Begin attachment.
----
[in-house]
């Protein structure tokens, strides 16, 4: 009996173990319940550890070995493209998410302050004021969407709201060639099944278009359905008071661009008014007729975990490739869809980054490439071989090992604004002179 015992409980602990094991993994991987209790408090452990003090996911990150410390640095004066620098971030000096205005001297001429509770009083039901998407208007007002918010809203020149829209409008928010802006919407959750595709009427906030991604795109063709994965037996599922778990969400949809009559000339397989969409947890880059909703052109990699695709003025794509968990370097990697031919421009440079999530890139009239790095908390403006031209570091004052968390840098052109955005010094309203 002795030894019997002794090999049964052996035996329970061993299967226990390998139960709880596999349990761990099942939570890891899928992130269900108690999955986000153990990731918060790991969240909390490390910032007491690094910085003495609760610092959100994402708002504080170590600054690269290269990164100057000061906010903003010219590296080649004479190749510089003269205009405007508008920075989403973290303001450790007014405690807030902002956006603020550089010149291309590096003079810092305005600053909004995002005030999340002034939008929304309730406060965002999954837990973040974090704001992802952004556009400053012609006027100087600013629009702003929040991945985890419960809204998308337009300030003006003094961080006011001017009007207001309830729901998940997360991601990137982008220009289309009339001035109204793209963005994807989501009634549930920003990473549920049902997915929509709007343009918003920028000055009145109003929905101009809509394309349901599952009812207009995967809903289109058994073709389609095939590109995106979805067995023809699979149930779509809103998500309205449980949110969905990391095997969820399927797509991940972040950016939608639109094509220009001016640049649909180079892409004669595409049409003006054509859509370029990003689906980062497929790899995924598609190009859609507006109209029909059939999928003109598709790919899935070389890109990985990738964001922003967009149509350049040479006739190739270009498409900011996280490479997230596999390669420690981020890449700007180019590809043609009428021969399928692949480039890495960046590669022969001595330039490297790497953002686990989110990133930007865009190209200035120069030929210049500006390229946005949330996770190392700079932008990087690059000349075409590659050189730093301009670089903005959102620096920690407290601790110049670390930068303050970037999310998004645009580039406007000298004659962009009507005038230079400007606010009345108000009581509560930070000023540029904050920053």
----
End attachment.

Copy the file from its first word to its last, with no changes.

[in-house]
């Protein structure tokens, strides 16, 4: 009996173990319940550890070995493209998410302050004021969407709201060639099944278009359905008071661009008014007729975990490739869809980054490439071989090992604004002179 015992409980602990094991993994991987209790408090452990003090996911990150410390640095004066620098971030000096205005001297001429509770009083039901998407208007007002918010809203020149829209409008928010802006919407959750595709009427906030991604795109063709994965037996599922778990969400949809009559000339397989969409947890880059909703052109990699695709003025794509968990370097990697031919421009440079999530890139009239790095908390403006031209570091004052968390840098052109955005010094309203 002795030894019997002794090999049964052996035996329970061993299967226990390998139960709880596999349990761990099942939570890891899928992130269900108690999955986000153990990731918060790991969240909390490390910032007491690094910085003495609760610092959100994402708002504080170590600054690269290269990164100057000061906010903003010219590296080649004479190749510089003269205009405007508008920075989403973290303001450790007014405690807030902002956006603020550089010149291309590096003079810092305005600053909004995002005030999340002034939008929304309730406060965002999954837990973040974090704001992802952004556009400053012609006027100087600013629009702003929040991945985890419960809204998308337009300030003006003094961080006011001017009007207001309830729901998940997360991601990137982008220009289309009339001035109204793209963005994807989501009634549930920003990473549920049902997915929509709007343009918003920028000055009145109003929905101009809509394309349901599952009812207009995967809903289109058994073709389609095939590109995106979805067995023809699979149930779509809103998500309205449980949110969905990391095997969820399927797509991940972040950016939608639109094509220009001016640049649909180079892409004669595409049409003006054509859509370029990003689906980062497929790899995924598609190009859609507006109209029909059939999928003109598709790919899935070389890109990985990738964001922003967009149509350049040479006739190739270009498409900011996280490479997230596999390669420690981020890449700007180019590809043609009428021969399928692949480039890495960046590669022969001595330039490297790497953002686990989110990133930007865009190209200035120069030929210049500006390229946005949330996770190392700079932008990087690059000349075409590659050189730093301009670089903005959102620096920690407290601790110049670390930068303050970037999310998004645009580039406007000298004659962009009507005038230079400007606010009345108000009581509560930070000023540029904050920053």